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Common names:  Cutworm

Scientific name:  Noctuidae

Region:  This Caterpillar can be found, as various species, throughout North America.

Life cycle:  This insect produces anywhere from one to five generations each year, depending on the particular speciesThis insect will overwinter as a pupa or young larva.

They burrow several inches down into the soil to pupate and reappear as night flying mothsEggs are usually laid in the soil but can also be found on weeds, grass, and garden debris.

Physical Description: this 1 to 2 inch long caterpillar is gray or brown, is seldom seen during the day, and curls up when disturbedIt is a plump, soft-bodied larvae, usually dull colored and scattered with coarse bristles or hairsThe adult moth is also gray or brown with pale hind wingsIt has a wingspan of about 1 to 1 1/2 inches, flies at night, and is attracted to lights.

Feeding characteristics:  This pest attacks all garden vegetables, especially new seedlings and transplants.

You can classify these insects into four groups, depending on the damage they doClimbing cutworms attack fruits, buds, and leavesTunneling cut worms eat at the soil line, cutting off younger plantsAll parts of the plant are vulnerable to these insectsMoreover, subterraneans eat out of sight below the soil surface.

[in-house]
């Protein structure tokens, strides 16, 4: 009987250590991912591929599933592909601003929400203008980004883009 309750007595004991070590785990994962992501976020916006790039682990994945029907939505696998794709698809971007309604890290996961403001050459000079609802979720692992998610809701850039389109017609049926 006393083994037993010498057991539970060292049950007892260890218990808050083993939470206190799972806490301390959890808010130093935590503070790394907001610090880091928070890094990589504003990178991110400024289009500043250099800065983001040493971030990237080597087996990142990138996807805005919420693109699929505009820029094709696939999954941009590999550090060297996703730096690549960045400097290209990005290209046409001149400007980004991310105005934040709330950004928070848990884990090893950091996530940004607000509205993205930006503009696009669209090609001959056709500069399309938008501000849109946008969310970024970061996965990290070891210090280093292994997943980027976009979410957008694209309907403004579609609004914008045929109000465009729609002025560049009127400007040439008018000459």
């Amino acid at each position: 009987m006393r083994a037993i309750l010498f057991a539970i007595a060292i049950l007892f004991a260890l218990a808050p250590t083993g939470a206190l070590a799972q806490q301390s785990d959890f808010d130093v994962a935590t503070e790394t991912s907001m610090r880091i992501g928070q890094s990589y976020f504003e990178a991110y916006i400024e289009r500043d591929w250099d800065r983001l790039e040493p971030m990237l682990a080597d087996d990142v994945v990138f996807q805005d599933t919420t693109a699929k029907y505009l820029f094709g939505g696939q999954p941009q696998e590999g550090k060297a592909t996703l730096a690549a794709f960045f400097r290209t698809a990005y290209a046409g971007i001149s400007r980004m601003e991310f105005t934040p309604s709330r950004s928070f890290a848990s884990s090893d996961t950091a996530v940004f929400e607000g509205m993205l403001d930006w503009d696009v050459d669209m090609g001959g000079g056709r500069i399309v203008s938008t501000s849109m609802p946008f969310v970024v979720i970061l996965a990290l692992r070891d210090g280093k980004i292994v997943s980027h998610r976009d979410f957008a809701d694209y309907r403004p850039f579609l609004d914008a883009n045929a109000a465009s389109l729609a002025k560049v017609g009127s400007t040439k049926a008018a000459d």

Controls:  They are a good source of food to many predators, such as the Firefly larvae, Fiery Hunter, meadowlarks, blackbirds, toads, moles, and shrewsThey also are the prey of the parasitic braconid wasp, Tachinid Flies, and Parasitic NematodesIn fact, 15 species of bacteria, viruses, fungi, and protozoan help keep this pest in check.

You can discourage egg laying by keeping your garden clear of weeds, grass, and debris through the fall.

Cultivate during late summer to early fallIntercropping Sunflowers around the border of the garden will serve as a plant trapsPlanting Tansy on the outer edges of the garden will repel the cutworms.

If you have time, place leaves of wild onion and garlic in planting holes and tie the leaves around the plantsTo prevent serious damage, cultivate lightly around the base of the plants and place a collar of stiff paper or cardboard around each plant, pushing it down one inch into the soilToilet paper rolls work greatAnother idea is to spread cornmeal aroundThey enjoy eating it, but cannot digest it and die from indigestionMolasses is another favorite of the cutworm and can be mixed with hardwood sawdust, wheat bran, and water to make a sticky substanceSpread the substance around the garden and they will crawl around and become paralyzed as the substance hardens on their bodies.

For large crops, fields should be plowed or disced as soon as crops are harvestedThis will eliminate the grass, which will discourage egg layingIf the field had been in crop or grass the previous September, it should be plowed again in the spring.

 A flock of chickens can then be used to pluck worms that have been brought to the surfaceHogs are also good at rooting up and eating cutworms, grubs and other insectsBacillus thuringiensis kills the larvae.

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